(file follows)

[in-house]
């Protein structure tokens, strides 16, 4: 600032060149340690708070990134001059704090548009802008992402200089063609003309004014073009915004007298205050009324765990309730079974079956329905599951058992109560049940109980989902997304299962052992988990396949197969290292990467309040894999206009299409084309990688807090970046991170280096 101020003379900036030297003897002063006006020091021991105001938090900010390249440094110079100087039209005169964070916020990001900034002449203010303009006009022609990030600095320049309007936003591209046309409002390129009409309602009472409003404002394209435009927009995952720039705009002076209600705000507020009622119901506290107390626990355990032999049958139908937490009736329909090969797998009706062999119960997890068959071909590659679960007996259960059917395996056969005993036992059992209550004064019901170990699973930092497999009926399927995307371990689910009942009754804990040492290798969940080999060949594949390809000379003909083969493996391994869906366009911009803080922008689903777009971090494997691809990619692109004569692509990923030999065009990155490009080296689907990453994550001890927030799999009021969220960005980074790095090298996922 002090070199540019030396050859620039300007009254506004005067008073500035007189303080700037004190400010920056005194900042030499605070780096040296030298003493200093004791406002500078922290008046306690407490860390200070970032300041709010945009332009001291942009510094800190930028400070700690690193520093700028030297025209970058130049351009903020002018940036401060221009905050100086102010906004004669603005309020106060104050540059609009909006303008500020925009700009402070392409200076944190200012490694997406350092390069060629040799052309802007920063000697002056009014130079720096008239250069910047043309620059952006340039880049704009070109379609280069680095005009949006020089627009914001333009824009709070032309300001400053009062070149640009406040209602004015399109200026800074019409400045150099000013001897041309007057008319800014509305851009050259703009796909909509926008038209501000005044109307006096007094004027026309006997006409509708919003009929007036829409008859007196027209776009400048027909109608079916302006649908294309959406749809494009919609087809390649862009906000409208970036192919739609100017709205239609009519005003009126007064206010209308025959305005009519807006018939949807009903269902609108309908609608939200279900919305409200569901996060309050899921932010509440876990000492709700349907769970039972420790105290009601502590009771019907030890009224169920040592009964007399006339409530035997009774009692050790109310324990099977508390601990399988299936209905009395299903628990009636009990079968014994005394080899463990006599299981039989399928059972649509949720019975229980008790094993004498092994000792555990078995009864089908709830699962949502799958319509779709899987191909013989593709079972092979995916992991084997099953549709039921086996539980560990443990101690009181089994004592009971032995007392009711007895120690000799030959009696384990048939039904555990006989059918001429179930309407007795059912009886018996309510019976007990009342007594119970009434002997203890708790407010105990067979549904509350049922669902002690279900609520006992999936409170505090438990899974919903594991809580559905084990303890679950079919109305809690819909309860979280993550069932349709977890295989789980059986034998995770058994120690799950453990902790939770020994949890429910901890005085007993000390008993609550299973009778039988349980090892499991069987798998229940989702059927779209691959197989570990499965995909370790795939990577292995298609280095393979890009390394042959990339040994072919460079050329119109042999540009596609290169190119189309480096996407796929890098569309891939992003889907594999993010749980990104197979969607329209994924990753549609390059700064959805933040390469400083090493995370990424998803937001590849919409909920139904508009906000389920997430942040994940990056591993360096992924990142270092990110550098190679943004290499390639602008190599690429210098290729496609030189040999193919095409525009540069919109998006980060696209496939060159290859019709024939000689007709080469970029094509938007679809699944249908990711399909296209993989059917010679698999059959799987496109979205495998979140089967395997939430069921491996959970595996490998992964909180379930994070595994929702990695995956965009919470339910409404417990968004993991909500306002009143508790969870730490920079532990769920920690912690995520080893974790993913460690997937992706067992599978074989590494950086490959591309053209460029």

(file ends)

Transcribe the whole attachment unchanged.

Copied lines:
[in-house]
């Protein structure tokens, strides 16, 4: 600032060149340690708070990134001059704090548009802008992402200089063609003309004014073009915004007298205050009324765990309730079974079956329905599951058992109560049940109980989902997304299962052992988990396949197969290292990467309040894999206009299409084309990688807090970046991170280096 101020003379900036030297003897002063006006020091021991105001938090900010390249440094110079100087039209005169964070916020990001900034002449203010303009006009022609990030600095320049309007936003591209046309409002390129009409309602009472409003404002394209435009927009995952720039705009002076209600705000507020009622119901506290107390626990355990032999049958139908937490009736329909090969797998009706062999119960997890068959071909590659679960007996259960059917395996056969005993036992059992209550004064019901170990699973930092497999009926399927995307371990689910009942009754804990040492290798969940080999060949594949390809000379003909083969493996391994869906366009911009803080922008689903777009971090494997691809990619692109004569692509990923030999065009990155490009080296689907990453994550001890927030799999009021969220960005980074790095090298996922 002090070199540019030396050859620039300007009254506004005067008073500035007189303080700037004190400010920056005194900042030499605070780096040296030298003493200093004791406002500078922290008046306690407490860390200070970032300041709010945009332009001291942009510094800190930028400070700690690193520093700028030297025209970058130049351009903020002018940036401060221009905050100086102010906004004669603005309020106060104050540059609009909006303008500020925009700009402070392409200076944190200012490694997406350092390069060629040799052309802007920063000697002056009014130079720096008239250069910047043309620059952006340039880049704009070109379609280069680095005009949006020089627009914001333009824009709070032309300001400053009062070149640009406040209602004015399109200026800074019409400045150099000013001897041309007057008319800014509305851009050259703009796909909509926008038209501000005044109307006096007094004027026309006997006409509708919003009929007036829409008859007196027209776009400048027909109608079916302006649908294309959406749809494009919609087809390649862009906000409208970036192919739609100017709205239609009519005003009126007064206010209308025959305005009519807006018939949807009903269902609108309908609608939200279900919305409200569901996060309050899921932010509440876990000492709700349907769970039972420790105290009601502590009771019907030890009224169920040592009964007399006339409530035997009774009692050790109310324990099977508390601990399988299936209905009395299903628990009636009990079968014994005394080899463990006599299981039989399928059972649509949720019975229980008790094993004498092994000792555990078995009864089908709830699962949502799958319509779709899987191909013989593709079972092979995916992991084997099953549709039921086996539980560990443990101690009181089994004592009971032995007392009711007895120690000799030959009696384990048939039904555990006989059918001429179930309407007795059912009886018996309510019976007990009342007594119970009434002997203890708790407010105990067979549904509350049922669902002690279900609520006992999936409170505090438990899974919903594991809580559905084990303890679950079919109305809690819909309860979280993550069932349709977890295989789980059986034998995770058994120690799950453990902790939770020994949890429910901890005085007993000390008993609550299973009778039988349980090892499991069987798998229940989702059927779209691959197989570990499965995909370790795939990577292995298609280095393979890009390394042959990339040994072919460079050329119109042999540009596609290169190119189309480096996407796929890098569309891939992003889907594999993010749980990104197979969607329209994924990753549609390059700064959805933040390469400083090493995370990424998803937001590849919409909920139904508009906000389920997430942040994940990056591993360096992924990142270092990110550098190679943004290499390639602008190599690429210098290729496609030189040999193919095409525009540069919109998006980060696209496939060159290859019709024939000689007709080469970029094509938007679809699944249908990711399909296209993989059917010679698999059959799987496109979205495998979140089967395997939430069921491996959970595996490998992964909180379930994070595994929702990695995956965009919470339910409404417990968004993991909500306002009143508790969870730490920079532990769920920690912690995520080893974790993913460690997937992706067992599978074989590494950086490959591309053209460029």